Petersburg and to face the crowd. I am positive that, for all the ugly mood of some of the workmen, Nicky's appearance would have calmed them. They would have presented their petition and gone back to their homes. But that wretched Epiphany incident had left all the senior officials in a state of panic.

They kept on telling Nicky that he had no right to run such a risk, that he owed it to the country to leave the capital, that even with the utmost precautions taken there might always be some loophole left. My mother and I did all we could to persuade him that the ministers' advice was wrong, but Nicky preferred to follow it and he was the first to repent when he heard of the tragic outcome.

From his hiding place Gapon issued a letter, stating "Nicholas Romanov, formerly Tsar and at present soul-murderer of the Russian empire. The innocent blood of workers, their wives and children lies forever between you and the Russian people May all the blood which must be spilled fall upon you, you Hangman. I call upon all the socialist parties of Russia to come to an immediate agreement among themselves and bring an armed uprising against Tsarism.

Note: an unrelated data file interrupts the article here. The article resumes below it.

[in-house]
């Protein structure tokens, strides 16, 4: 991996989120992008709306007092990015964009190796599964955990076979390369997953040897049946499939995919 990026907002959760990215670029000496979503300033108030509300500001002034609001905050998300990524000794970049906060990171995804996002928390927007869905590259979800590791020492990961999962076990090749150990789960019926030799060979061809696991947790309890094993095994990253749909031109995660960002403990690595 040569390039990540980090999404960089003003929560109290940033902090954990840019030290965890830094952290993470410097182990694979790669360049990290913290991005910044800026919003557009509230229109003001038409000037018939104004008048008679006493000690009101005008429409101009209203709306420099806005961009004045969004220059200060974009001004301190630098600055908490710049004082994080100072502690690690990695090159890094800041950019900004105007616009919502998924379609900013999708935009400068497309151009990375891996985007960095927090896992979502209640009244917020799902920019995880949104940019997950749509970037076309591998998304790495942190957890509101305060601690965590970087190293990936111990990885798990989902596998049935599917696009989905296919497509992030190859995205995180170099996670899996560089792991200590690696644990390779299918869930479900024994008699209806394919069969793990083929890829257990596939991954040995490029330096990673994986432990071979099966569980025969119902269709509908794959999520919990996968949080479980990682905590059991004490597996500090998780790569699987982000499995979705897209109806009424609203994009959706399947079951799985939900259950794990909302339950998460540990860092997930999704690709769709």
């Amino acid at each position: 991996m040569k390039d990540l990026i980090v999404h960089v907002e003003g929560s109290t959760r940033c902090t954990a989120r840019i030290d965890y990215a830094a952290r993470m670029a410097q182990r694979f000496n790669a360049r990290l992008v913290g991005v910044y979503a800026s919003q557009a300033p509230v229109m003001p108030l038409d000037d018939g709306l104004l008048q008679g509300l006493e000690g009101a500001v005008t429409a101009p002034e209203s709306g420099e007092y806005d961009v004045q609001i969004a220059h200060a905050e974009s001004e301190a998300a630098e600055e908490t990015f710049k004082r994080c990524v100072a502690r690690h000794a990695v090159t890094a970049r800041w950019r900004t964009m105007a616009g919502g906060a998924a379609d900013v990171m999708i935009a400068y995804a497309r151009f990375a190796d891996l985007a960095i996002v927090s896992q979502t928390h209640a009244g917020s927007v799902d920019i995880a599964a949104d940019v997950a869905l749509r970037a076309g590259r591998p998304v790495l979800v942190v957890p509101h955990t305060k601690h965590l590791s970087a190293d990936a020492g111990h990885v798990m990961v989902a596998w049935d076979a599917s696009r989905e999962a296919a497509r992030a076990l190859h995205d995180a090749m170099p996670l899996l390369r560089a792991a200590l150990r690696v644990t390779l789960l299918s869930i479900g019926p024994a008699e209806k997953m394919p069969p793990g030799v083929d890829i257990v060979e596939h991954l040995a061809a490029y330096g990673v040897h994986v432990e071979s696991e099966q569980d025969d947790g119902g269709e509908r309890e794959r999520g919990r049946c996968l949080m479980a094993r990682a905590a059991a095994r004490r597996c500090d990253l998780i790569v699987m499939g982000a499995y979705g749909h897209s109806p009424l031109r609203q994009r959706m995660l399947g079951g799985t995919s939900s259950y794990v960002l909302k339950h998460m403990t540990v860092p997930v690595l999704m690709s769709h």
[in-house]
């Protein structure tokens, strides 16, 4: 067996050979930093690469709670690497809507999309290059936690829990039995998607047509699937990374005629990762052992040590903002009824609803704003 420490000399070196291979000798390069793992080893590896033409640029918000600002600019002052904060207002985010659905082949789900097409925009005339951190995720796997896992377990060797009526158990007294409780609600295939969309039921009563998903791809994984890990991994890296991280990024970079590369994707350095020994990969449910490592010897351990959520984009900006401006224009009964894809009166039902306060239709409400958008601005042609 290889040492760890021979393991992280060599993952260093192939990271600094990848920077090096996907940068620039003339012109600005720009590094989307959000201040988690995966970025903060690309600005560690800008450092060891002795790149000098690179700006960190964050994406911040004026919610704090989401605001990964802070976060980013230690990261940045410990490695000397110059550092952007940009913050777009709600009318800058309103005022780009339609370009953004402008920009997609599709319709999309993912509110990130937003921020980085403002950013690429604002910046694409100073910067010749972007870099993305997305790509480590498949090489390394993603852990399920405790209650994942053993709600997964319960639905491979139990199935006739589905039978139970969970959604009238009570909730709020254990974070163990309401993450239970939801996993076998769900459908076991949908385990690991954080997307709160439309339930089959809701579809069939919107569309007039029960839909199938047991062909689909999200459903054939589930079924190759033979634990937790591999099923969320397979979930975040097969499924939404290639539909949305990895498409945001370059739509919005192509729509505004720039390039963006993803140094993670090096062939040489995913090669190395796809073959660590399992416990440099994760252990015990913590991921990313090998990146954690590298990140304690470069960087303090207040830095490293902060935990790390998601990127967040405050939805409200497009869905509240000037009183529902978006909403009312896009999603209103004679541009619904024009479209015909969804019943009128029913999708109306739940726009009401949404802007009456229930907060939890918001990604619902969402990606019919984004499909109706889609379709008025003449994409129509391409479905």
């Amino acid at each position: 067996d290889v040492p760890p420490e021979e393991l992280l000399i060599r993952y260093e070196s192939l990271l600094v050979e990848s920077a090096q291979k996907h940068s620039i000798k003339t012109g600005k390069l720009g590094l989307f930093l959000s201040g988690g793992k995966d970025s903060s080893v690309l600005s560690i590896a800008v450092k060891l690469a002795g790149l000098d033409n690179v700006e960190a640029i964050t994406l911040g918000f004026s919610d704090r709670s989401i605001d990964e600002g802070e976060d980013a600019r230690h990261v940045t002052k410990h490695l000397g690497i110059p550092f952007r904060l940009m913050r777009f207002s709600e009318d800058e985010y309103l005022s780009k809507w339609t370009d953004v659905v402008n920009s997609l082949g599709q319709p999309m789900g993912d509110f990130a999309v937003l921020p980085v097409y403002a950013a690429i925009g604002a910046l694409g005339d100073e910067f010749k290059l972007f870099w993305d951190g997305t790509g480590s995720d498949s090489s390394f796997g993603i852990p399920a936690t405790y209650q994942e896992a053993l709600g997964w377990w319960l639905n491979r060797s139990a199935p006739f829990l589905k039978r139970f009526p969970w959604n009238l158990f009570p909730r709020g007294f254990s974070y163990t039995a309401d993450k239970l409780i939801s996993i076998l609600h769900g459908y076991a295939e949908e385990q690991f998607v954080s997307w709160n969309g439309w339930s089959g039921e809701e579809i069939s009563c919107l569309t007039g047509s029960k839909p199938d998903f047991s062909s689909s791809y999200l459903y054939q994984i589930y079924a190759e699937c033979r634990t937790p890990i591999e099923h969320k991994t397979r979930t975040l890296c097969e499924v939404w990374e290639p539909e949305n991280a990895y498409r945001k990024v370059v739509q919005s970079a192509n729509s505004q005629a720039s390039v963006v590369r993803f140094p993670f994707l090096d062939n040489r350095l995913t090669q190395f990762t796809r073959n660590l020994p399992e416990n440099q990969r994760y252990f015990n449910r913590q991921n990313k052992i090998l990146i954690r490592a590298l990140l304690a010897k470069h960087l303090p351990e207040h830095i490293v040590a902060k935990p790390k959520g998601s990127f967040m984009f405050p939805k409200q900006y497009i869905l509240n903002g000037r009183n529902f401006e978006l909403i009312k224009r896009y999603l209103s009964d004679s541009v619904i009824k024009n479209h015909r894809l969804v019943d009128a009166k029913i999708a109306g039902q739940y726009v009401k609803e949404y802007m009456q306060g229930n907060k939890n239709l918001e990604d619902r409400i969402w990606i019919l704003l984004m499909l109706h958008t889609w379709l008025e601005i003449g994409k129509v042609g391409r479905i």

Confronted with growing opposition and after consulting with Witte and Prince Sviatopolk-Mirsky, the Tsar issued a reform ukase on 25 December with vague promises. Dmitri Feodorovich Trepov was ordered to take drastic measures to stop the revolutionary activity. On 3 March the Tsar condemned the revolutionaries.

Meanwhile, Witte recommended that a manifesto be issued. The Tsar remained quite impassive and indulgent; he spent most of that autumn hunting. He wrote to his mother after months of disorder:. It makes me sick to read the news! Nothing but strikes in schools and factories, murdered policemen, Cossacks and soldiers, riots, disorder, mutinies.

But the ministers, instead of acting with quick decision, only assemble in council like a lot of frightened hens and cackle about providing united ministerial action One had the same feeling, as before a thunderstorm in summer! Everybody was on edge and extremely nervous and of course, that sort of strain could not go on for long We are in the midst of a revolution with an administrative apparatus entirely disorganized, and in this lies the main danger.